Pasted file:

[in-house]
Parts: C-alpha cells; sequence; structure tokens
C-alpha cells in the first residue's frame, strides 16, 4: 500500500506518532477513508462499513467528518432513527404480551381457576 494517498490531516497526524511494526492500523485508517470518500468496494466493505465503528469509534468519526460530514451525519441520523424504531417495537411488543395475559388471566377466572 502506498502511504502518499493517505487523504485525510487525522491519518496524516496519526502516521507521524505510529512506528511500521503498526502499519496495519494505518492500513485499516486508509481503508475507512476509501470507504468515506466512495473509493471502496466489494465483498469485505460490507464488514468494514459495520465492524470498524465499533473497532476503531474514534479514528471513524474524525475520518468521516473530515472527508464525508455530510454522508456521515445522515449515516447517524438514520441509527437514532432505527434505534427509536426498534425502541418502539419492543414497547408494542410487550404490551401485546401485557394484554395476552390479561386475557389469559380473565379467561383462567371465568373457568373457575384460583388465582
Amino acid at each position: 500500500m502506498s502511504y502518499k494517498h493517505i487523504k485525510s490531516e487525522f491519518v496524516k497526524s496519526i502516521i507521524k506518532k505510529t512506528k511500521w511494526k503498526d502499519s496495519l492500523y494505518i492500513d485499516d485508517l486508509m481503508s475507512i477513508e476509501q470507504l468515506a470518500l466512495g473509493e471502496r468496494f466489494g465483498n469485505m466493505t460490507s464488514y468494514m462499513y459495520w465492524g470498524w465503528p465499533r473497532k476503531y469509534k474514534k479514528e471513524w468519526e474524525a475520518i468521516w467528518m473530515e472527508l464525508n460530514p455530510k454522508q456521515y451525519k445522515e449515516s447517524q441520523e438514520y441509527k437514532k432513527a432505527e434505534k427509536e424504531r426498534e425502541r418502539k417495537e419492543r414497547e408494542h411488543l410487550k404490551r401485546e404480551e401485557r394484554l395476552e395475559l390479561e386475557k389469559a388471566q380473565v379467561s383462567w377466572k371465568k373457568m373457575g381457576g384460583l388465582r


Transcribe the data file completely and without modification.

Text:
[in-house]
Parts: C-alpha cells; sequence; structure tokens
C-alpha cells in the first residue's frame, strides 16, 4: 500500500506518532477513508462499513467528518432513527404480551381457576 494517498490531516497526524511494526492500523485508517470518500468496494466493505465503528469509534468519526460530514451525519441520523424504531417495537411488543395475559388471566377466572 502506498502511504502518499493517505487523504485525510487525522491519518496524516496519526502516521507521524505510529512506528511500521503498526502499519496495519494505518492500513485499516486508509481503508475507512476509501470507504468515506466512495473509493471502496466489494465483498469485505460490507464488514468494514459495520465492524470498524465499533473497532476503531474514534479514528471513524474524525475520518468521516473530515472527508464525508455530510454522508456521515445522515449515516447517524438514520441509527437514532432505527434505534427509536426498534425502541418502539419492543414497547408494542410487550404490551401485546401485557394484554395476552390479561386475557389469559380473565379467561383462567371465568373457568373457575384460583388465582
Amino acid at each position: 500500500m502506498s502511504y502518499k494517498h493517505i487523504k485525510s490531516e487525522f491519518v496524516k497526524s496519526i502516521i507521524k506518532k505510529t512506528k511500521w511494526k503498526d502499519s496495519l492500523y494505518i492500513d485499516d485508517l486508509m481503508s475507512i477513508e476509501q470507504l468515506a470518500l466512495g473509493e471502496r468496494f466489494g465483498n469485505m466493505t460490507s464488514y468494514m462499513y459495520w465492524g470498524w465503528p465499533r473497532k476503531y469509534k474514534k479514528e471513524w468519526e474524525a475520518i468521516w467528518m473530515e472527508l464525508n460530514p455530510k454522508q456521515y451525519k445522515e449515516s447517524q441520523e438514520y441509527k437514532k432513527a432505527e434505534k427509536e424504531r426498534e425502541r418502539k417495537e419492543r414497547e408494542h411488543l410487550k404490551r401485546e404480551e401485557r394484554l395476552e395475559l390479561e386475557k389469559a388471566q380473565v379467561s383462567w377466572k371465568k373457568m373457575g381457576g384460583l388465582r